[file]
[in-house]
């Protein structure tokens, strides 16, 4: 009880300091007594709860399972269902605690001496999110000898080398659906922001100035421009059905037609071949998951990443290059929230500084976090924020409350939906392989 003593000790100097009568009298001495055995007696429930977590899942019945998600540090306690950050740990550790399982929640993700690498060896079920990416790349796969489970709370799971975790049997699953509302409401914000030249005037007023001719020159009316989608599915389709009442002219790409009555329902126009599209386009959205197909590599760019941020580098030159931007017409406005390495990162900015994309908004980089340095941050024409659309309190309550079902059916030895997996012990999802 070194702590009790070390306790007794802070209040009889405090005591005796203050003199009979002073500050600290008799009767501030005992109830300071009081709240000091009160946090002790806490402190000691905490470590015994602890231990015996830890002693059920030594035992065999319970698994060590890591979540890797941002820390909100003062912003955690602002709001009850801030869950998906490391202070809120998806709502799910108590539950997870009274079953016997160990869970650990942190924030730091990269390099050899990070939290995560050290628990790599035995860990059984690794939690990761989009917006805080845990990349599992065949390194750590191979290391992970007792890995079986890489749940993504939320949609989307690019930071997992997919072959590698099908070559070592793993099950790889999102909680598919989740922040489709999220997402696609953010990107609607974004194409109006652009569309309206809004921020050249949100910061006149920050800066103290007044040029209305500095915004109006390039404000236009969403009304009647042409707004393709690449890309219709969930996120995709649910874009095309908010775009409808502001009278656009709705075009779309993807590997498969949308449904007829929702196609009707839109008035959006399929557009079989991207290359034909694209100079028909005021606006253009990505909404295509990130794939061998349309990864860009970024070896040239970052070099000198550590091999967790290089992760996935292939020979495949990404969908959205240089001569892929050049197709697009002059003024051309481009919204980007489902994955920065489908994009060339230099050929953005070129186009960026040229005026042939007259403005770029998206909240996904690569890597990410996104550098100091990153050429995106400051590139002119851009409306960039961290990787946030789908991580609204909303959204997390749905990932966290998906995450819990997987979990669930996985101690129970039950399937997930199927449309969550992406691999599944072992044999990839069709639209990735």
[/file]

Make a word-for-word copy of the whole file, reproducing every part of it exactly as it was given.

[in-house]
């Protein structure tokens, strides 16, 4: 009880300091007594709860399972269902605690001496999110000898080398659906922001100035421009059905037609071949998951990443290059929230500084976090924020409350939906392989 003593000790100097009568009298001495055995007696429930977590899942019945998600540090306690950050740990550790399982929640993700690498060896079920990416790349796969489970709370799971975790049997699953509302409401914000030249005037007023001719020159009316989608599915389709009442002219790409009555329902126009599209386009959205197909590599760019941020580098030159931007017409406005390495990162900015994309908004980089340095941050024409659309309190309550079902059916030895997996012990999802 070194702590009790070390306790007794802070209040009889405090005591005796203050003199009979002073500050600290008799009767501030005992109830300071009081709240000091009160946090002790806490402190000691905490470590015994602890231990015996830890002693059920030594035992065999319970698994060590890591979540890797941002820390909100003062912003955690602002709001009850801030869950998906490391202070809120998806709502799910108590539950997870009274079953016997160990869970650990942190924030730091990269390099050899990070939290995560050290628990790599035995860990059984690794939690990761989009917006805080845990990349599992065949390194750590191979290391992970007792890995079986890489749940993504939320949609989307690019930071997992997919072959590698099908070559070592793993099950790889999102909680598919989740922040489709999220997402696609953010990107609607974004194409109006652009569309309206809004921020050249949100910061006149920050800066103290007044040029209305500095915004109006390039404000236009969403009304009647042409707004393709690449890309219709969930996120995709649910874009095309908010775009409808502001009278656009709705075009779309993807590997498969949308449904007829929702196609009707839109008035959006399929557009079989991207290359034909694209100079028909005021606006253009990505909404295509990130794939061998349309990864860009970024070896040239970052070099000198550590091999967790290089992760996935292939020979495949990404969908959205240089001569892929050049197709697009002059003024051309481009919204980007489902994955920065489908994009060339230099050929953005070129186009960026040229005026042939007259403005770029998206909240996904690569890597990410996104550098100091990153050429995106400051590139002119851009409306960039961290990787946030789908991580609204909303959204997390749905990932966290998906995450819990997987979990669930996985101690129970039950399937997930199927449309969550992406691999599944072992044999990839069709639209990735």